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Crichton's "Airframe"-based On Real Life Incident?  
User currently offlineUSAFHummer From United States of America, joined May 2000, 10685 posts, RR: 52
Posted (12 years 7 months 3 weeks 2 days 8 hours ago) and read 1966 times:

Hey folks,

I was browsing the NTSB's database of incident reports when I came across this one (sorry for the all caps, thats how it came):

http://www.ntsb.gov/ntsb/brief.asp?ev_id=20001211X12107&key=1

NTSB Identification: DCA93MA037 . The docket is stored on NTSB microfiche number 48295.

Scheduled 14 CFRPart 129 operation of Foreign CHINA EASTERN AIRLINES
Accident occurred Tuesday, April 06, 1993 at SHEMYA, AK
Aircraft:MCDONNELL DOUGLAS MD-11, registration: B2171

Injuries: 2 Fatal, 60 Serious, 96 Minor, 97 Uninjured.
FLIGHT 583 WAS LEVEL AT 33,000 FEET WHEN THE LEADING EDGE SLATS DEPLOYED INADVERTENTLY. THE AUTOPILOT DISCONNECTED AND THE CAPTAIN WAS MANUALLY CONTROLLING THE AIRPLANE WHEN IT PROGRESSED THROUGH SEVERAL VIOLENT PITCH OSCILLATIONS AND LOST 5,000 FEET. THE SAFETY BOARD DETERMINED THAT THE INADVERTENT DEPLOYMENT OF THE SLATS WAS THE RESULT OD AN INADEQUATELY DESIGNED FLAP/SLAT HANDLE THAT ALLOWED THE HANDLED TO BE EASILY AND INADVERTENLY DISLODGED FROM THE UP/RET POSITION, THEREBY CAUSING SLAT EXTENSION.

The National Transportation Safety Board determines the probable cause(s) of this accident/incident as follows.

THE NATIONAL TRANSPORTATION SAFETY BOARD DETERMINES THAT THE PROBABLE CAUSE OF THIS ACCIDENT WAS THE INADEQUATE DESIGN OF THE FLAP/SLAT ACTUATION HANDLE BY THE DOUGLAS AIRCRAFT COMPANY THAT ALLOWED THE HANDLE TO BE EASILY AND INADVERTENTLY DISLODGED FROM THE UP/RET POSITION, THEREBY CAUSING EXTENSION OF THE LEADING EDGE SLATS DURING CRUISE FLIGHT. THE CAPTAIN'S ATTEMPT TO RECOVER FROM THE SLAT EXTENSION, GIVEN THE REDUCED LONGITUDINAL STABILITY AND THE ASSOCIATED LIGHT CONTROL FORCE CHARACTERISTICS OF THE MD-11 IN CRUISE FLIGHT, LED TO SEVERAL VIOLENT PITCH OSCILLATIONS. CONTRIBUTING TO THE VIOLENCE OF THE PITCH OSCILLATIONS WAS THE LACK OF SPECIFIC MD-11 PILOT TRAINING IN RECOVERY FROM HIGH ALTITUDE UPSETS, AND THE INFLUENCE OF THE STALL WARNING SYSTEM ON THE CAPTAIN'S CONTROL RESPONSES. CONTRIBUTING TO THE SEVERITY OF THE INJURIES WAS THE LACK OF SEAT RESTRAINT USAGE BY THE OCCUPANTS.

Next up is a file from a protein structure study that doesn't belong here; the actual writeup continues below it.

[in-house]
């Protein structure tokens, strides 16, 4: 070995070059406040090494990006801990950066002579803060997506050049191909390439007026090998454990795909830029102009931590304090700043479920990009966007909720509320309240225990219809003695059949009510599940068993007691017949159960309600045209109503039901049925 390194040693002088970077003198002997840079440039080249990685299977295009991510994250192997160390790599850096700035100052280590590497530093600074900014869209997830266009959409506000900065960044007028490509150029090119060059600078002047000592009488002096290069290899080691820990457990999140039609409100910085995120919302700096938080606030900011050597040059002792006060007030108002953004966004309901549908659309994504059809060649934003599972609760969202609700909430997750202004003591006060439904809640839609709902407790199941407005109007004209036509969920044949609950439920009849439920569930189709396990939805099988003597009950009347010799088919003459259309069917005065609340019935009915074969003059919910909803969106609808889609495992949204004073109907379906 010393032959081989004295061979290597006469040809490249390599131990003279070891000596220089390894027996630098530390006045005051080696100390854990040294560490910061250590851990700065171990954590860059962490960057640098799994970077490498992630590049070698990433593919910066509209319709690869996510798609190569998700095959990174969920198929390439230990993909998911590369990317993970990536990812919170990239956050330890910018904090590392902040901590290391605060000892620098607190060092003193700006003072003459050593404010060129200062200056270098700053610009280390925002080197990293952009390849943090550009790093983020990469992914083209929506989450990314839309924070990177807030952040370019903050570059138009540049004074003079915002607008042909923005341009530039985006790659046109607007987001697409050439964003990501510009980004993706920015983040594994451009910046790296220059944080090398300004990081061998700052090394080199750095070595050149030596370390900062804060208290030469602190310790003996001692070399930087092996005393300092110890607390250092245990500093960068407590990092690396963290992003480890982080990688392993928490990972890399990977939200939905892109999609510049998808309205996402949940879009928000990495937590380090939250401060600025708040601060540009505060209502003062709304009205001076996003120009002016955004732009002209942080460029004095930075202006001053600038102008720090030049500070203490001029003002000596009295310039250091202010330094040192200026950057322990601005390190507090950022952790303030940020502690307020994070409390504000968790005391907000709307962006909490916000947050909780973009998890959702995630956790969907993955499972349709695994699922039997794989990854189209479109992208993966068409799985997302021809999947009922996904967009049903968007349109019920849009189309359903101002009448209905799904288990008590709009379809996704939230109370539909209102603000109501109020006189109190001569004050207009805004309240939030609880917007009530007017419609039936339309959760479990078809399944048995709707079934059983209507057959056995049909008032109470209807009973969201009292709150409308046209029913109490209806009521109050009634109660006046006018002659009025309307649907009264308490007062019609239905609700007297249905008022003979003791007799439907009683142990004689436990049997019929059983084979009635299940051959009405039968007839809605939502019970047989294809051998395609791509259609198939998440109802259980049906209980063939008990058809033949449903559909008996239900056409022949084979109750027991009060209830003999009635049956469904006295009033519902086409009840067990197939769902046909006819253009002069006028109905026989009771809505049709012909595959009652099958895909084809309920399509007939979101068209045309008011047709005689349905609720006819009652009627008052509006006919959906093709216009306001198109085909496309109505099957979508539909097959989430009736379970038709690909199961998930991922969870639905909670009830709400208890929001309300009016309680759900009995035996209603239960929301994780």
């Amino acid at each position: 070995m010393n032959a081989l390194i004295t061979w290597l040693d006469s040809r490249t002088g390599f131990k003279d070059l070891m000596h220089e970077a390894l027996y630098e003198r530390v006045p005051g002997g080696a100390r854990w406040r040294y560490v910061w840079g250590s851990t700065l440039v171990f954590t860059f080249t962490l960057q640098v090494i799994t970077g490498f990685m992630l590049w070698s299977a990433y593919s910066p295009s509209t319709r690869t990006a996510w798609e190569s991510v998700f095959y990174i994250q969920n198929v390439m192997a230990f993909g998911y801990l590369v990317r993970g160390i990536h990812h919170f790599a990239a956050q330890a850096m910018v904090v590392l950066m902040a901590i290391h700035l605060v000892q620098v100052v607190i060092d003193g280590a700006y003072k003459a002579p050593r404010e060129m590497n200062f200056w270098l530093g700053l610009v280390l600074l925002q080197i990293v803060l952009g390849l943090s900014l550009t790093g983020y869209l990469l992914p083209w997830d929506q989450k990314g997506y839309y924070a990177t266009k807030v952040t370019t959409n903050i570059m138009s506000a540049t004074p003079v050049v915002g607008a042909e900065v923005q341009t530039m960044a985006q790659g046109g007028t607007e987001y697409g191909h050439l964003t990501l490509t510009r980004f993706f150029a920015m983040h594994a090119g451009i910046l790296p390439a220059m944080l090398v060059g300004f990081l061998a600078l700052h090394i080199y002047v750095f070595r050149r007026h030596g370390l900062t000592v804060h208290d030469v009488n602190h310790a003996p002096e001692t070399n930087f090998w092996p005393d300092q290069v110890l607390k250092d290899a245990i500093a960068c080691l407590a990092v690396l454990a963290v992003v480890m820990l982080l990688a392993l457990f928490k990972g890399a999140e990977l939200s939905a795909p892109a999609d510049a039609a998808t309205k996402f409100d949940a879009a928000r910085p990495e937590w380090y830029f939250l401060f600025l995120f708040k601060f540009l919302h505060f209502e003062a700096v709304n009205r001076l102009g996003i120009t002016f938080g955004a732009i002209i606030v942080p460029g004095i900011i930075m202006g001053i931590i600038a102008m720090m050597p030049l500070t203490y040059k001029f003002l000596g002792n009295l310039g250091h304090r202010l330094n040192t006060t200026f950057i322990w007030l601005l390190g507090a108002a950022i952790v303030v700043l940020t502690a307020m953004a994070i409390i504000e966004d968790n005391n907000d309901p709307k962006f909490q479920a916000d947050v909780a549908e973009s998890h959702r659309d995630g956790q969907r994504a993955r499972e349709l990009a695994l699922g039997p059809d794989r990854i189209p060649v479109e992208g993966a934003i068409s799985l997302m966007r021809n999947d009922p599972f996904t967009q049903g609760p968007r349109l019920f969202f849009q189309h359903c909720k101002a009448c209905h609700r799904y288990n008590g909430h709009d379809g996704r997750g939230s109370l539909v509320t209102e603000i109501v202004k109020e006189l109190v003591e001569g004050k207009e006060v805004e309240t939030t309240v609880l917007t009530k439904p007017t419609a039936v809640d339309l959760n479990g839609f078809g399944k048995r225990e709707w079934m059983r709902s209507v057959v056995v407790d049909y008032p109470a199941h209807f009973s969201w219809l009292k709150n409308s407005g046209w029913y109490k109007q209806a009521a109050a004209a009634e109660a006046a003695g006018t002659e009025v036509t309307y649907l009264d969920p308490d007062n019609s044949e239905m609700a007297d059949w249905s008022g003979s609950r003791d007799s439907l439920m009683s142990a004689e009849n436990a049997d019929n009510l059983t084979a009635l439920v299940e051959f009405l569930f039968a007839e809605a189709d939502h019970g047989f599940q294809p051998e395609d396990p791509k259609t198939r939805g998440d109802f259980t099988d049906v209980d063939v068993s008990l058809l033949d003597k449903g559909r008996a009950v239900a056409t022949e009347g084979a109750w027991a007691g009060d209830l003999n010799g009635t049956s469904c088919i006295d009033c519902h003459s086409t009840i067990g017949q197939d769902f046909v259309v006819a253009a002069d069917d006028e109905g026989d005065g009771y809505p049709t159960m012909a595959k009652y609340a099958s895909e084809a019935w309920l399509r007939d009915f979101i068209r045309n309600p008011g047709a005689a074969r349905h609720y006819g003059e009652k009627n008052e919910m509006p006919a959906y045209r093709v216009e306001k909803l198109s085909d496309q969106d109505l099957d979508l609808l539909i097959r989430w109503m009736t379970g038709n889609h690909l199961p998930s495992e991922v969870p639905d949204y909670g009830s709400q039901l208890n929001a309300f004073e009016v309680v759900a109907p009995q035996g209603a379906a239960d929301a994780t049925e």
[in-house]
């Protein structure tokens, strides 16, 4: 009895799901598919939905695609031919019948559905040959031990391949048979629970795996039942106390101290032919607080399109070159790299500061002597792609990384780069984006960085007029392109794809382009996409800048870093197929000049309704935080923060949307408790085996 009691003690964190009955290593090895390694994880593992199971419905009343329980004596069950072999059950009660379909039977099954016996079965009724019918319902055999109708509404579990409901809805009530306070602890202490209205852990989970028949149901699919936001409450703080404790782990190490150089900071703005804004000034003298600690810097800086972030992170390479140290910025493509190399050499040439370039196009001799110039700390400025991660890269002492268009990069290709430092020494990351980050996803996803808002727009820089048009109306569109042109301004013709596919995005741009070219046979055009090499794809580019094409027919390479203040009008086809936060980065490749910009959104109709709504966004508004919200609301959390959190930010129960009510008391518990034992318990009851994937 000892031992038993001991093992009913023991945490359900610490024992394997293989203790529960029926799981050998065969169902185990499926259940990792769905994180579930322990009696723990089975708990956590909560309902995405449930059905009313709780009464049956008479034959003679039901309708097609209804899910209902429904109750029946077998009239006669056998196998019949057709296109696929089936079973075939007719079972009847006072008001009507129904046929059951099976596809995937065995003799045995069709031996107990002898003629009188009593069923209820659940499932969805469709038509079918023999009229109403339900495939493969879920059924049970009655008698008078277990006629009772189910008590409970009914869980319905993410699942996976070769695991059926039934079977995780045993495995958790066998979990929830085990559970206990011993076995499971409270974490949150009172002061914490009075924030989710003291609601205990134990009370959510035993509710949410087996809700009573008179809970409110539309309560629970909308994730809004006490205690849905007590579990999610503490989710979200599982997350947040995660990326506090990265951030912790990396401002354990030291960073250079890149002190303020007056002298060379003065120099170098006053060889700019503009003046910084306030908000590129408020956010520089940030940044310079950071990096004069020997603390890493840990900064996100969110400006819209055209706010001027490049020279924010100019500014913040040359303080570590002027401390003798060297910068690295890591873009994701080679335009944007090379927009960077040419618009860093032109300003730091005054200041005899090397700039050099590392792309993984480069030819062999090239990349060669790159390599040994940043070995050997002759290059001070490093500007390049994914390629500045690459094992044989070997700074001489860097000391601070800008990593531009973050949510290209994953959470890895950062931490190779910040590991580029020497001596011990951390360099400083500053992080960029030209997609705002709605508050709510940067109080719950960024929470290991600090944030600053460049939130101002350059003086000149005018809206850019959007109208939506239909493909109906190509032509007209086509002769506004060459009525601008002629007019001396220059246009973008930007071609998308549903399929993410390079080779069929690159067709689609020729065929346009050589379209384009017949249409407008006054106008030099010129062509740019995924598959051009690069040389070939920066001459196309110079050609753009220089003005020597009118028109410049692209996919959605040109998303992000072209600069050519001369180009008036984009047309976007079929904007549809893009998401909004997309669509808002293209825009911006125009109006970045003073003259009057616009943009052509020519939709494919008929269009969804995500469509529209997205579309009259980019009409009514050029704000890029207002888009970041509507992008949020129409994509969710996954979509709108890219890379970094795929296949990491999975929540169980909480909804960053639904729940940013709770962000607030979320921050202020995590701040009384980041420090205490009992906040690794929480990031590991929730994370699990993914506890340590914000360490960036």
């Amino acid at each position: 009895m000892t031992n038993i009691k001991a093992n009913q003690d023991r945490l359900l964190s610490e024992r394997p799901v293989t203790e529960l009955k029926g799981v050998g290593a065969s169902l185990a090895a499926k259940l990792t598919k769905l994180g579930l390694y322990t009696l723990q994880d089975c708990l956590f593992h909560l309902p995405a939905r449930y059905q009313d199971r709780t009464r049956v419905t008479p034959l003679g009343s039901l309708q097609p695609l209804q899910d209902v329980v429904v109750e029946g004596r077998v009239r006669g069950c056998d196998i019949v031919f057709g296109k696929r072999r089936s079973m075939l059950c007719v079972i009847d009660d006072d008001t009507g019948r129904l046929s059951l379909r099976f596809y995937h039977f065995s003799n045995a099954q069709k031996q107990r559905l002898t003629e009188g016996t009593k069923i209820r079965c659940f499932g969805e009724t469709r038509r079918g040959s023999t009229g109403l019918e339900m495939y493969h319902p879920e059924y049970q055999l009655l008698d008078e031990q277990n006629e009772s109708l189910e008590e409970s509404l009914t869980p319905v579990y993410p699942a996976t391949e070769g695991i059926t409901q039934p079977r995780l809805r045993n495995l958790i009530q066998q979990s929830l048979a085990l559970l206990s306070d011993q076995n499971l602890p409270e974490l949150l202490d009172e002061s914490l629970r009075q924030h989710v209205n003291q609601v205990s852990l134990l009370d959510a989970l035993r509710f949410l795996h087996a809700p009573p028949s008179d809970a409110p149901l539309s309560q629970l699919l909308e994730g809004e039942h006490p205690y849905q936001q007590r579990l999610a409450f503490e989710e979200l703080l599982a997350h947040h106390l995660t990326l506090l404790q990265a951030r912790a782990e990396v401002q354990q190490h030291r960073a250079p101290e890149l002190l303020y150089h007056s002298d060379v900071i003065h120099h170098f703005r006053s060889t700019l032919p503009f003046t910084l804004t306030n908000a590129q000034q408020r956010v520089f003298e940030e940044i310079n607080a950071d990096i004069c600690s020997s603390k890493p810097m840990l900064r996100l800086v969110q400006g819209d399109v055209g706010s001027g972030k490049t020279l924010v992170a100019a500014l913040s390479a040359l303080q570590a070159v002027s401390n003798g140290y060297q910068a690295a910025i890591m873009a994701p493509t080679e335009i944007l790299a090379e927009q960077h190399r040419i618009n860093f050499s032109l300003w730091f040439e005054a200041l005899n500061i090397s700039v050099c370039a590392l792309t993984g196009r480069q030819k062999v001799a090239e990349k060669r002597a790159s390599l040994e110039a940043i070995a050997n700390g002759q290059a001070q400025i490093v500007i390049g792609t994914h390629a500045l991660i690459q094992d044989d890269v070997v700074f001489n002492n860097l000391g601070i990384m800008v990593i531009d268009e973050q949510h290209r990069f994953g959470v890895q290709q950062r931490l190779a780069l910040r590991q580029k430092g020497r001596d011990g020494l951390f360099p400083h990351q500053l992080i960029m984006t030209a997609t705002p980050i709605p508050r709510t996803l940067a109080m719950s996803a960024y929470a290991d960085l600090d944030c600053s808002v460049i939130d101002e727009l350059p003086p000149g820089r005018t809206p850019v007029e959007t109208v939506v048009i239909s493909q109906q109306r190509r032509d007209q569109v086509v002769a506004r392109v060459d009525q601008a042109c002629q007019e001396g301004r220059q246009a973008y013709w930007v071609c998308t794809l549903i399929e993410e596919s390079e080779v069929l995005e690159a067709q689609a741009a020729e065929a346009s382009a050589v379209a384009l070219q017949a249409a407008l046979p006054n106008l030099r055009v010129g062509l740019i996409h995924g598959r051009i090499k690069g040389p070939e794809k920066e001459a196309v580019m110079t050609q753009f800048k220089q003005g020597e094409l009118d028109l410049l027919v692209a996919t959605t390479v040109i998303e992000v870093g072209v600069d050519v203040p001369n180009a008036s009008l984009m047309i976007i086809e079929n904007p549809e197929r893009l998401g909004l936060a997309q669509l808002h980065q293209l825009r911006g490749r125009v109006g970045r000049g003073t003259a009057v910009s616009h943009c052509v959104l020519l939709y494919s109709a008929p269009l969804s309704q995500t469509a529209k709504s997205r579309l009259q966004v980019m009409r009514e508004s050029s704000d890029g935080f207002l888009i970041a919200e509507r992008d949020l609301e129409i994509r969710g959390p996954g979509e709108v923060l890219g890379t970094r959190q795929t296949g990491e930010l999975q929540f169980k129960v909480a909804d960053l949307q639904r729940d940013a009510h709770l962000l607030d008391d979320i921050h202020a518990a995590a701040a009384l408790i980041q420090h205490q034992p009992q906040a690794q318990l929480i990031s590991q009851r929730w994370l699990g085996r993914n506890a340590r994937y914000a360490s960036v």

For those who dont wanna read it I'll sum up the similarities that I see here (some more detailed than others):

-China/Hong Kong widebody jet involved
-Inadvertent slat deployment
-poorly designed handle
-pitch oscillations
-over the Pacific Ocean
-similar casualty figures (in Airframe, 3 dead and 56 injured)
-similar but not entirely identical probable cause...
-similar flight numbers (TPA 545 in Airframe)
-aircraft involved had a reputation for problems

What do you think?

Greg


Chief A.net college football stadium self-pic guru
12 replies: All unread, jump to last
 
User currently offlineTNboy From Australia, joined Mar 2002, 1131 posts, RR: 19
Reply 1, posted (12 years 7 months 3 weeks 2 days 7 hours ago) and read 1925 times:

I've just started reading it. The cover notes say it contains Crichton's hallmark "scientific research", so maybe the research was partly based around this particular incident?
Cheers
Bill



"...every aircraft is subtly different.."
User currently offlineChe From United States of America, joined Feb 2000, 537 posts, RR: 0
Reply 2, posted (12 years 7 months 3 weeks 2 days 7 hours ago) and read 1912 times:

It could be based on that event. I just read it not too long ago and it is an excelllent book!!! It kept my attenticion the entire way through.

che


User currently offlineFrequentflier From United States of America, joined Aug 2000, 422 posts, RR: 1
Reply 3, posted (12 years 7 months 3 weeks 2 days 7 hours ago) and read 1909 times:

Interesting...

What a great book, by the way.

Never take it on a trip, though!  Smile


User currently offlineSquigee From Canada, joined May 2001, 652 posts, RR: 4
Reply 4, posted (12 years 7 months 3 weeks 2 days 6 hours ago) and read 1889 times:

Its so funny that I just finished reading the book, and I keep noticing people mentioning it. It must be that I finally notice all the references which I missed before. If you haven't read it yet - DO! It's a really good read, and you learn a lot too.